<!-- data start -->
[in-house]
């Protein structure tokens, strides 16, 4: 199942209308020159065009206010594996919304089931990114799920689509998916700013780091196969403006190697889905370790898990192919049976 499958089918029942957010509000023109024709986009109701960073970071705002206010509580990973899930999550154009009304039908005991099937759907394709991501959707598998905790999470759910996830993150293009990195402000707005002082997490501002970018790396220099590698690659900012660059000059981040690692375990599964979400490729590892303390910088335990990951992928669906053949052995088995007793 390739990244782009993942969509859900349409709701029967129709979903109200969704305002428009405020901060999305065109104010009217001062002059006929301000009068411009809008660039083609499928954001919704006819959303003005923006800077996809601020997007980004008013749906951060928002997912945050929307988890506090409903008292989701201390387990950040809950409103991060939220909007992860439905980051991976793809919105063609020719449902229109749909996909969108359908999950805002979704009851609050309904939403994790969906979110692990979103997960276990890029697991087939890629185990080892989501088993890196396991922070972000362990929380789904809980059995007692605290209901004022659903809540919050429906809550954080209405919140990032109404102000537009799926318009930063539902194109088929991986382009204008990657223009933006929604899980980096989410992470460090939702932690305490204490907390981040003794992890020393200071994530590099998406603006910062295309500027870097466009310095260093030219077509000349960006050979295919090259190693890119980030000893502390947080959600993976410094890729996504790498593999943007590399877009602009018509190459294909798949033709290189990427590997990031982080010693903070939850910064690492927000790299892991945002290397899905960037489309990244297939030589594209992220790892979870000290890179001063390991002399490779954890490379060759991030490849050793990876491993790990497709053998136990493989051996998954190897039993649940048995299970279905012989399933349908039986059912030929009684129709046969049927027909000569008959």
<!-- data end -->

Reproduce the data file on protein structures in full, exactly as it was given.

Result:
[in-house]
């Protein structure tokens, strides 16, 4: 199942209308020159065009206010594996919304089931990114799920689509998916700013780091196969403006190697889905370790898990192919049976 499958089918029942957010509000023109024709986009109701960073970071705002206010509580990973899930999550154009009304039908005991099937759907394709991501959707598998905790999470759910996830993150293009990195402000707005002082997490501002970018790396220099590698690659900012660059000059981040690692375990599964979400490729590892303390910088335990990951992928669906053949052995088995007793 390739990244782009993942969509859900349409709701029967129709979903109200969704305002428009405020901060999305065109104010009217001062002059006929301000009068411009809008660039083609499928954001919704006819959303003005923006800077996809601020997007980004008013749906951060928002997912945050929307988890506090409903008292989701201390387990950040809950409103991060939220909007992860439905980051991976793809919105063609020719449902229109749909996909969108359908999950805002979704009851609050309904939403994790969906979110692990979103997960276990890029697991087939890629185990080892989501088993890196396991922070972000362990929380789904809980059995007692605290209901004022659903809540919050429906809550954080209405919140990032109404102000537009799926318009930063539902194109088929991986382009204008990657223009933006929604899980980096989410992470460090939702932690305490204490907390981040003794992890020393200071994530590099998406603006910062295309500027870097466009310095260093030219077509000349960006050979295919090259190693890119980030000893502390947080959600993976410094890729996504790498593999943007590399877009602009018509190459294909798949033709290189990427590997990031982080010693903070939850910064690492927000790299892991945002290397899905960037489309990244297939030589594209992220790892979870000290890179001063390991002399490779954890490379060759991030490849050793990876491993790990497709053998136990493989051996998954190897039993649940048995299970279905012989399933349908039986059912030929009684129709046969049927027909000569008959």